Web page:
JEFFERSON CITY — Missouri Attorney General Eric Schmitt’s short-lived lawsuit challenging St. Louis County’s pandemic response is over.
Schmitt, a Republican candidate for U.S. Senate, on Thursday voluntarily dismissed the lawsuit he filed May 11 challenging County Executive Sam Page’s orders designed to combat the spread of COVID-19.
The initial legal action, which was deemed largely political by county officials, appeared to become moot just days after it was filed when the county began lifting regulations that had been heavily criticized by businesses and parents of school-age children who were affected by the rules.
“We filed this lawsuit to lift the frivolous restrictions that were being imposed on St. Louis County residents. Those restrictions were lifted, undoubtedly due to our lawsuit, and the lawsuit at that point was moot, which is obviously why it was dismissed,” Schmitt spokesman Chris Nuelle said.
Page spokesman Doug Moore said decisions about a public health crisis should be based on the advice of public health experts.
“That’s what we did in St. Louis County throughout the pandemic. That’s what we will continue to do,” Moore said.
The lawsuit, which was filed in St. Louis County Circuit Court, alleged the county’s public health regulations — including mask requirements for school students and capacity restrictions on places of worship — are “unjustified burdens on religious, economic, and personal freedom,” and accused public health officials of issuing “arbitrary and capricious” emergency health protocols over the course of the pandemic without considering “less restrictive” measures.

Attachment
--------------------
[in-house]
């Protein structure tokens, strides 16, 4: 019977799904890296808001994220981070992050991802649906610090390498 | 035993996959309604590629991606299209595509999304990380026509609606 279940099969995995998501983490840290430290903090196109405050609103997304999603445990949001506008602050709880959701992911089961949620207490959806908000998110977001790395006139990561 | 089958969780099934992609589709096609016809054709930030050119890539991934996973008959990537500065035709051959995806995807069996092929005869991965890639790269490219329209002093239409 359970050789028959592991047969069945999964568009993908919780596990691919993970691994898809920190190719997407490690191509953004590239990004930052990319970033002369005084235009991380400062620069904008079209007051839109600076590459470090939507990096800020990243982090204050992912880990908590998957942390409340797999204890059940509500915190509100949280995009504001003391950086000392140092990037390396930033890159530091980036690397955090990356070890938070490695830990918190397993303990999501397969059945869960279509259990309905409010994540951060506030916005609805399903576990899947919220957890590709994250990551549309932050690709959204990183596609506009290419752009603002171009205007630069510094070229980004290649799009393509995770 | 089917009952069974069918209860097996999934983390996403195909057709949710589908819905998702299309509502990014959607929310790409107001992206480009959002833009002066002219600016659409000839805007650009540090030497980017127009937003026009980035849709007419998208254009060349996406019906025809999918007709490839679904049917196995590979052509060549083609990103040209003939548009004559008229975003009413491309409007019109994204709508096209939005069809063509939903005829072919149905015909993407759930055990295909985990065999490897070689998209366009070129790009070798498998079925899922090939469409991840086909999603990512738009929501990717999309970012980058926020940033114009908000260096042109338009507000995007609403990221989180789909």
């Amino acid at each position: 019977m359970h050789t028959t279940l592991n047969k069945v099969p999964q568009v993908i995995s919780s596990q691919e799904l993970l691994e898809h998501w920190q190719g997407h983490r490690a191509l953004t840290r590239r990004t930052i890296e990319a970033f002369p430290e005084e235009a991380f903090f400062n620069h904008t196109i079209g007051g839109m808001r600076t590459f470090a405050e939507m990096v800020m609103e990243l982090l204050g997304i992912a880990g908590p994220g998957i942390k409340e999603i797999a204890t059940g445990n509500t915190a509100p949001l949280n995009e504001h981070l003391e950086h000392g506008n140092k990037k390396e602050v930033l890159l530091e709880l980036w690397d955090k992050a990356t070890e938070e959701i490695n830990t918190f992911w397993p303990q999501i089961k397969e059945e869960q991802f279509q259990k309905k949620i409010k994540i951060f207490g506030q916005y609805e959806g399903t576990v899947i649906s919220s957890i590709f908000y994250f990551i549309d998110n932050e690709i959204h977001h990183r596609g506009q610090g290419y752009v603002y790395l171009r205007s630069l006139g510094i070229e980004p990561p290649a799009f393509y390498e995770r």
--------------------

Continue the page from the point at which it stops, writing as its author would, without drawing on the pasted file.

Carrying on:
At the time, Moore called the attorney general’s actions an attempt by Schmitt to “increase his profile statewide” as he begins a run for the Senate seat being vacated by U.S. Sen. Roy Blunt next year.
As the pandemic began worsening last year, Gov. Mike Parson, a Republican, refused to impose a statewide mask mandate, deferring instead to local officials and residents. After Parson allowed all businesses in the state to reopen in May 2020, the county and some local governments including St. Louis and Kansas City kept restrictions in place, only relaxing orders over time based on the number of COVID-19 cases and hospitalizations and the availability of vaccines.
Although the county had restrictions in place similar to Kansas City and St. Louis, Schmitt did not sue officials there.